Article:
Invokana Lawsuits Move Forward, as Federal Litigation Schedules Initial Conference

Published on December 22, 2016 by Sandy Liebhard

The federal litigation established earlier this month for Invokana lawsuits is beginning to move forward. According to an Initial Order issued in the U.S. District Court, District of New Jersey, earlier this week, the proceeding will convene its first Case Management Conference on January 12, 2017 at 10:30 a.m.

More than five dozens cases are pending in the Invokana litigation, all of which were filed on behalf of patients who suffered diabetic ketoacidosis, kidney damage and other side effects allegedly associated with use of the Type 2 diabetes medication. The claims were centralized by the U.S. Judicial Panel on Multidistrict Litigation on December 7th in order to allow the federal docket to undergo coordinated pretrial proceedings, so as to improve judicial efficiency and preserve the resources of the courts, parties and witnesses involved in the lawsuits.

The Court’s Initial Order indicates that a number of matters pertaining to pretrial and discovery proceedings will be addressed at next month’s conference. Plaintiffs and defendants have been directed to submit via email Position Statements to the Court by January 6th outlining their preliminary understanding of the facts involved in the litigation and the critical factual and legal issues.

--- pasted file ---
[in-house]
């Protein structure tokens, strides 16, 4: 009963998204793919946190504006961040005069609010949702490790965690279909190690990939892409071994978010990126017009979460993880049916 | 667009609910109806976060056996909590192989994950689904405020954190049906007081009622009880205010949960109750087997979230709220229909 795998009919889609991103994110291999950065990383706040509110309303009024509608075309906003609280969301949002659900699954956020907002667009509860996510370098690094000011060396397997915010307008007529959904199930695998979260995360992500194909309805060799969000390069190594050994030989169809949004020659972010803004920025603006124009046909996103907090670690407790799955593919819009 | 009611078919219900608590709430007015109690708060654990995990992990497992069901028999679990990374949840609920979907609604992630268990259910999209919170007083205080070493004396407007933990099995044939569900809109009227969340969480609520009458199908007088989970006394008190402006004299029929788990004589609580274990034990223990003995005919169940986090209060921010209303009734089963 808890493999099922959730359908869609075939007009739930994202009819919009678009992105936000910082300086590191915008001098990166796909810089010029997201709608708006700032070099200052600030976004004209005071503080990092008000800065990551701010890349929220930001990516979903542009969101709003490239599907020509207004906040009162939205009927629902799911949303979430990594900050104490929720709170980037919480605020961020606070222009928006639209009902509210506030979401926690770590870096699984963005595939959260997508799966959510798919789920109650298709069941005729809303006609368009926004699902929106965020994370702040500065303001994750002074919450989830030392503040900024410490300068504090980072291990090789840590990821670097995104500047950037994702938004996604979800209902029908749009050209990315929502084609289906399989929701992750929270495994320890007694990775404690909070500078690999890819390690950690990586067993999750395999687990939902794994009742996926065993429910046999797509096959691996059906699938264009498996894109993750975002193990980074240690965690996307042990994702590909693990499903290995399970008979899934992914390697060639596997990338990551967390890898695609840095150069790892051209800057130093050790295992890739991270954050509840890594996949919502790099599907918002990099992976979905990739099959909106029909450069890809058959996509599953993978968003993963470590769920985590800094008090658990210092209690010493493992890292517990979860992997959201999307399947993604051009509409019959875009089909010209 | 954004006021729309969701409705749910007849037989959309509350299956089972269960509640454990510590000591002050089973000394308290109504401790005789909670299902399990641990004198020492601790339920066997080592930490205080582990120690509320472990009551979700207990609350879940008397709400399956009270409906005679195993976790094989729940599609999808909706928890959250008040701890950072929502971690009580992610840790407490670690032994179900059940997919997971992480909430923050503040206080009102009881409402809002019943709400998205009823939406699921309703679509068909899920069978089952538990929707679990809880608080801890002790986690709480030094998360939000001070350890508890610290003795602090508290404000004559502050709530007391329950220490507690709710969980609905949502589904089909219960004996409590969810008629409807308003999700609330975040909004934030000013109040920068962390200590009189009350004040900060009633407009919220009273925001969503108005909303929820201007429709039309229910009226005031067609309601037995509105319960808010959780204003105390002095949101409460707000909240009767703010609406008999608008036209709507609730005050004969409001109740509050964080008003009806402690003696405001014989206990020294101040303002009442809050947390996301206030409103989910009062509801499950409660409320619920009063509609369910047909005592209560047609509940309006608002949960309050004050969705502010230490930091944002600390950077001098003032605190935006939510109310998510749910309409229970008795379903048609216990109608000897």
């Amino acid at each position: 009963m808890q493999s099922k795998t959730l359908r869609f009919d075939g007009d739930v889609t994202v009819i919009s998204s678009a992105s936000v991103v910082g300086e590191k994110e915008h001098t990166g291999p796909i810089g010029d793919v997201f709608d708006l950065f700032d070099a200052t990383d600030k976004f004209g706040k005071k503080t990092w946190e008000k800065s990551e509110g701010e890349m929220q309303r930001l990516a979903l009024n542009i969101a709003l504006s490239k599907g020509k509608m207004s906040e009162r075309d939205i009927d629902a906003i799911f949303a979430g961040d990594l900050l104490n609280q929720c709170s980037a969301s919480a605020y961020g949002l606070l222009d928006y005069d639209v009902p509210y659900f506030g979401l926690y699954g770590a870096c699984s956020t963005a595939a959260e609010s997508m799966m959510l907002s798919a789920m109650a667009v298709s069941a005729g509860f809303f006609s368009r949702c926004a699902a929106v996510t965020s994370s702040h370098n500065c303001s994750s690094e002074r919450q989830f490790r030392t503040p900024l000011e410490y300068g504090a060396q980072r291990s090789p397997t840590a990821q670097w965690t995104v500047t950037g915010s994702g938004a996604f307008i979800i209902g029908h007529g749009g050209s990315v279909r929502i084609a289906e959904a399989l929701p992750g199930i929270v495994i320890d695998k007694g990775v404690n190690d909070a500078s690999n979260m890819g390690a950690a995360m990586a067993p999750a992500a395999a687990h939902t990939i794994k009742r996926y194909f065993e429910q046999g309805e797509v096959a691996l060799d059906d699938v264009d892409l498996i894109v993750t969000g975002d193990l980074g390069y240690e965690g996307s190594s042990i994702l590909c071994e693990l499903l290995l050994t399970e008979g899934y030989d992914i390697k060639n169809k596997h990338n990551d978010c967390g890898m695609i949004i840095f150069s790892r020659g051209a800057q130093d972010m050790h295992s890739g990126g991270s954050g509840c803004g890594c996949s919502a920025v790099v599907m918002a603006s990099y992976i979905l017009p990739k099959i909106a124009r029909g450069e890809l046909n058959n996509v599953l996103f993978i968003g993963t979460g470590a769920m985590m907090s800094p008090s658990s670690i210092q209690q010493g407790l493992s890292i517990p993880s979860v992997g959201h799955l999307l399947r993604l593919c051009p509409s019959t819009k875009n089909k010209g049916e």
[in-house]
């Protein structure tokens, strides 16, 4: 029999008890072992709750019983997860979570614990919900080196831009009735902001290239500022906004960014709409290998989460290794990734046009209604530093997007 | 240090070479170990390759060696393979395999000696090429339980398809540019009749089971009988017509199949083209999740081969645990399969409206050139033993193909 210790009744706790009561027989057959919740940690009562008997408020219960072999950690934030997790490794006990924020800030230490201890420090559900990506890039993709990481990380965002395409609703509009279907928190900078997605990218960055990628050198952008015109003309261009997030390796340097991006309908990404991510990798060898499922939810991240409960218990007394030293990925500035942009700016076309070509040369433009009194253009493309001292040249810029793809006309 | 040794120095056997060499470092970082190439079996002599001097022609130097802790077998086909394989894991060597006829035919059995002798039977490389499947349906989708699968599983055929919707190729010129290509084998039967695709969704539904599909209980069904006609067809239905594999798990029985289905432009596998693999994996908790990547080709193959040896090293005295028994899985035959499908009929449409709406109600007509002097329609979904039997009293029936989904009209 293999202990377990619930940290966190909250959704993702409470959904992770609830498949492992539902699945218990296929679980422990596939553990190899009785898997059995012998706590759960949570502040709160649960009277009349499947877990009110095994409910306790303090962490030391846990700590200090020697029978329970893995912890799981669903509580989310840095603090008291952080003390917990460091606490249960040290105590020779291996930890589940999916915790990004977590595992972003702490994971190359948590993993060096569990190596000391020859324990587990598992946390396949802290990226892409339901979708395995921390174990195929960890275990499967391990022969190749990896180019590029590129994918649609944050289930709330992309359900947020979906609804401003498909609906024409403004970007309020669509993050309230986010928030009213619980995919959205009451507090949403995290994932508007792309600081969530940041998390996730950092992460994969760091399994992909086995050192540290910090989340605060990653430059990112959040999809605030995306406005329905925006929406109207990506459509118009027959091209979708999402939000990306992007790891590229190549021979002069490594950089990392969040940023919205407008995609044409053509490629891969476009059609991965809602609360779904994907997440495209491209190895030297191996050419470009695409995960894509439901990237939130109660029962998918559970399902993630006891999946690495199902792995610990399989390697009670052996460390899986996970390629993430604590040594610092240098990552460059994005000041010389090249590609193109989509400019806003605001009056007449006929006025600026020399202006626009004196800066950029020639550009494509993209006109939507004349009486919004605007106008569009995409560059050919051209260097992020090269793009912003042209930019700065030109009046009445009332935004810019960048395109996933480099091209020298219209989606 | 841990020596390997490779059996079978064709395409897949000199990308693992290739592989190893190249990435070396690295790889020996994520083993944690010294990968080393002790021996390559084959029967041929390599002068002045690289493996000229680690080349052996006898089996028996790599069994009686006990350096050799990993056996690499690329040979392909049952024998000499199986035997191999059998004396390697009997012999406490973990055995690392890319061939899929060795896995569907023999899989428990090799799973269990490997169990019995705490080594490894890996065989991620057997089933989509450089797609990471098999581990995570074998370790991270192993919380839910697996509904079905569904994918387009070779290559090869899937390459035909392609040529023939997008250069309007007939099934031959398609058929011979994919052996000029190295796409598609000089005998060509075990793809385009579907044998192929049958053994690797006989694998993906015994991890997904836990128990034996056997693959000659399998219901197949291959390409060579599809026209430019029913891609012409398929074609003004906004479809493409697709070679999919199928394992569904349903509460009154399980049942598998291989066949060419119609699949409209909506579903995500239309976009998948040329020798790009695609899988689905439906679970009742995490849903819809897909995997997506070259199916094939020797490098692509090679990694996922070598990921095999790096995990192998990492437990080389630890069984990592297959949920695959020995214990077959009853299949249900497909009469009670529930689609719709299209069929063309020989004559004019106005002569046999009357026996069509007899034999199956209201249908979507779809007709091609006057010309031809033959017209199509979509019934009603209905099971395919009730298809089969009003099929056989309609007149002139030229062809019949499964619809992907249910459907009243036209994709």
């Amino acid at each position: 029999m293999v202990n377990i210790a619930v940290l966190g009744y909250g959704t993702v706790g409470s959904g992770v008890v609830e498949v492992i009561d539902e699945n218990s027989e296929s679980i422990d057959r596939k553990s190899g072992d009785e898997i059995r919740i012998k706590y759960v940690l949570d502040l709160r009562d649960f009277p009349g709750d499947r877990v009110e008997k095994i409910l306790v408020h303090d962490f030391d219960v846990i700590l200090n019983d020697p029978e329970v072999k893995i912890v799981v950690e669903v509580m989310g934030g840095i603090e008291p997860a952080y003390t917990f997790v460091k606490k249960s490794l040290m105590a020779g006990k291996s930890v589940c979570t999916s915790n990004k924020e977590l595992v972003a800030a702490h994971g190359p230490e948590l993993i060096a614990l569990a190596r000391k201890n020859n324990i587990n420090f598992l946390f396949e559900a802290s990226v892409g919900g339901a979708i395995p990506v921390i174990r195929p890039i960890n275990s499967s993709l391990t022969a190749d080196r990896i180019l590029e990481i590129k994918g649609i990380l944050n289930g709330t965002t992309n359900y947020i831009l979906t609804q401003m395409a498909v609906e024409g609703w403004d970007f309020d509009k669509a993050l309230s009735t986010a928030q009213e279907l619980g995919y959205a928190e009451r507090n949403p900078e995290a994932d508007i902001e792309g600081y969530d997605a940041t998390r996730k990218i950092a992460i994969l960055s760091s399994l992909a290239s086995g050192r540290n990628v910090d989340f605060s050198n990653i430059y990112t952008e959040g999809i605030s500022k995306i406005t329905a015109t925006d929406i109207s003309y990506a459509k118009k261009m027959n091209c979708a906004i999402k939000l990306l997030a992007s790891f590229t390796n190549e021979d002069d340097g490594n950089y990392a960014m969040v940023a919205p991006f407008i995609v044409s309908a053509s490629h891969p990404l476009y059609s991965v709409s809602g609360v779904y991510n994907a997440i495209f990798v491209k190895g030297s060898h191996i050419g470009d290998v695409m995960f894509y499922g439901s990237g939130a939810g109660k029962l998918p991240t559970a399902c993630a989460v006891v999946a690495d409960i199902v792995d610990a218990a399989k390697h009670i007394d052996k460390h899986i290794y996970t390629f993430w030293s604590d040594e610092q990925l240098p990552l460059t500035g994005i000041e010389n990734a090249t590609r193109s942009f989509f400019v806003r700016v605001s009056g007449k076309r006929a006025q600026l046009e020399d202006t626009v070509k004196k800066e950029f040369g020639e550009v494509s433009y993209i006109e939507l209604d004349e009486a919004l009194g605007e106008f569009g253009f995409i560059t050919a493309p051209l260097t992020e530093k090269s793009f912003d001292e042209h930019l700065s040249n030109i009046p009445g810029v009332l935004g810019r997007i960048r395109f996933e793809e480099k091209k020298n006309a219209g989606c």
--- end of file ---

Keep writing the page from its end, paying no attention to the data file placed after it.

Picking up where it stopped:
The Order also indicates that, going forward, the Court intends to convene regular Case Management Conferences every 30 to 45 days. Liaison Counsel have been directed to email the Court a  joint proposed agenda and updated case list no fewer than five days before any scheduled conference.

Invokana Side Effects

Invokana belong s to a class of Type 2 diabetes medications called SGLT2 inhibitors.  Like other medications in this class, it lowers blood glucose levels by preventing the absorption of sugar by the kidneys, thus allowing its elimination via urine. In December 2015, the U.S. Food & Drug Administration (FDA) required that the manufacturers of all SGLT2 inhibitors implement label changes to reflect the potential for diabetic ketoacidosis, a dangerous disorder that can lead to coma or even death.  The drugs’ labels were also updated last December to include information about life-threatening blood infections (urosepsis) and kidney infections (pyelonephritis) that originate as urinary tract infections.

In June, the FDA ordered the manufacturers of several SGLT2 inhibitors, including Invokana, to strengthen label warnings regarding kidney complications, after the drugs were cited in more than 100 reports of acute kidney injury.

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